About 30 minutes later at 1 am, the crew of the SS South Bulli, making passage from Catherine Hill Bay to Sydney, heard calls for help from the water. The skipper of the South Bulli, Captain E. Tucker, stopped and pulled the men aboard from the lifeboat. They launched their own boat and immediately they found wreckage and four men clinging to it. Among these was the skipper. There is obviously an error in the Telegraph's reporting as the numbers add up to 12 overall but only 11 survived. They spent some time looking for further survivors but none were seen.

    The survivors were taken to Sydney by the SS South Bulli. Assistant Steward Alfred Cove, not even 20 years old, had already been shipwreck once before. He had been torpedoed in the Great War when on the Galway Castle. Even on board the South Bulli some of the crew were experienced with shipwrecks. For the South Bulli's Second Mate, T.R. Richardson, he had been sunk during the War when the Moorina in the Mediterranean was shelled by a German U boat. He was then captured and spent five months as a prisoner of the Senussi Arabs before being rescued in a dramatic raid.

    For Thorvald Thomsen, one of the regular crew of the Myola, luck was on his side. He was not on the ship because of the influenza quarantine. He soon joined another vessel, the SS Tuggerah where he was to be one of eleven survivors when she sank only a few weeks later and almost 30 years later one of only two survivors of the sinking of the SS Bombo.

    The Myola
    The bell of the SS Myola
    Photo by Peter Fields
    The missing men from the SS Myola were:

  • D. Cooper - Cook
  • ? Nelson - Able Seaman
  • W. Carroll - Fireman
  • H. Churchill - Able Seaman
  • Those rescued were:

  • Captain Higgins - Master
  • A. James Robertson - Chief Officer
  • E. J. Casey - Second Officer
  • I. McCanish - Chief Engineer
  • A. McNicholl - Second Engineer
  • Alfred Cove - Assistant Steward
  • A. Joyce - Donkeyman
  • G. Weir - Bosun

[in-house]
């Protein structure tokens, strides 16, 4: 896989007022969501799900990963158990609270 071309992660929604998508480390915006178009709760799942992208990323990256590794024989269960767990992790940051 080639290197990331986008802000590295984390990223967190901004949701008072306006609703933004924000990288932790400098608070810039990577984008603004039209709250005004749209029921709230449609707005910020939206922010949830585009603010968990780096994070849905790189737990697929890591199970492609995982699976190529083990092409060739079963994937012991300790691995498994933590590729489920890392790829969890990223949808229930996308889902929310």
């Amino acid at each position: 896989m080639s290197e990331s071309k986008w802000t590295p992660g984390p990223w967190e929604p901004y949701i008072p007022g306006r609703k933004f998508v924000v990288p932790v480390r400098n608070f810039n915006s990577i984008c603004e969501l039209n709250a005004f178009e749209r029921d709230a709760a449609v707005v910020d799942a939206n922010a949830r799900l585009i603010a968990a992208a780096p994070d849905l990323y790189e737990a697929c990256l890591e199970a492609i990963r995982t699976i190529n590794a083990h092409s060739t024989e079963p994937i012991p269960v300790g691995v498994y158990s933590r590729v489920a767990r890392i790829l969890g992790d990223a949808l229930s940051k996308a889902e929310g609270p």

• Nicholas Cost - Able Seaman
  • E. Roberts - Fireman
  • A. Ferguson - Fireman
  • The famous pilot steamer, the Captain Cook was sent to the area to search for the missing crew. They found three lifeboats, two were still on the water and these were recovered. The third was found on Mona Vale Beach, smashed up. It was left there. Other wreckage was sighted but no signs of the missing men was found.

    A Preliminary Inquiry into the sinking was started at 11 am on 3 April 1919 under Captain Fergus Cumming, Superintendent of Navigation. Captain Cumming found that "...I consider that loose water had in some manner entered the ship and when she listed over to port more water entered the vessel in great volume through the ventilator and the engine room door causing her to list more until she foundered". He receommended that there should be a Court of Marine Inquiry but I am unaware if this was held.

    Until 1994, the wreck of the SS Myola lay undiscovered. Over the more recent years, many people had looked for the wreck but to no avail. In August 1985, Peter Fields and John Riley started searching for the wreck of the Myola. Later that month John purchased a magnetometer and over the next three months they searched on and off for the wreck with no luck. They abandoned the search, but not the idea. In late May 1994 they resumed the search, with the first real searching taking place in early July. On the fourth day of this search they located the Myola.

    Myola Map
    A satellite photograph showing the location of the SS Myola
    Long Reef is the point at top

    They had located the Myola in just under 50 metres almost 6 kilometres off North Curl Curl and just under 5 kilometrs off Long Reef and a bit to the south. John and Peter released information that they had found the wreck at the 1994 Scuba Expo in Melbourne (held in July I recall) although the location was still secret. They continued to dive the wreck as they recorded it in detail. Many times we saw Peter's car and trailer at Rose Bay and the temptation to go out and find where they were was overwhelming. However, unlike many wreck divers, we have good principles!

    Finally, on 27 December 1994 the location of the wreck became public after they were seen on the wreck. In January numerous people were aware of its location but an extremely bad weekend of weather meant that it was not until the Australia Day Holiday (26 January 1995) that it was dived in quantity. I dived it two days later and was amazed at its intactness. Except for the bell, which had been removed by Peter and John with approval, everything was still on the wreck. Peter now has the bell in his house.

    To find the wreck, head out of Sydney Harbour and head to the north. The rough direction is just north of north-east. Its GPS Marks are 33° 46' 41"S 151° 21' 44"E (using AUS66 as datum - see my GPS Page for info on what to do if you use another datum). For more details, see the attached marks and the GPS and Marks Page. The wreck lies on a rocky reef and this makes it a bit harder to find than if it was on sand.

    Click to enlargeClick to enlargeClick to enlargeClick to enlarge
    Western Mark
    Click to enlarge
    South-western Mark
    (Centrepoint Tower)
    Click to enlarge
    South-south-western Mark
    (a water tower)
    Click to enlarge
    North-western Mark
    Click to enlarge
    The wreck is facing south-south-west and like most real Sydney wrecks, the Myola lies on its port side, although the stern section has broken away from the rest of the wreck and sits upright. You will most likely anchor near the stern section.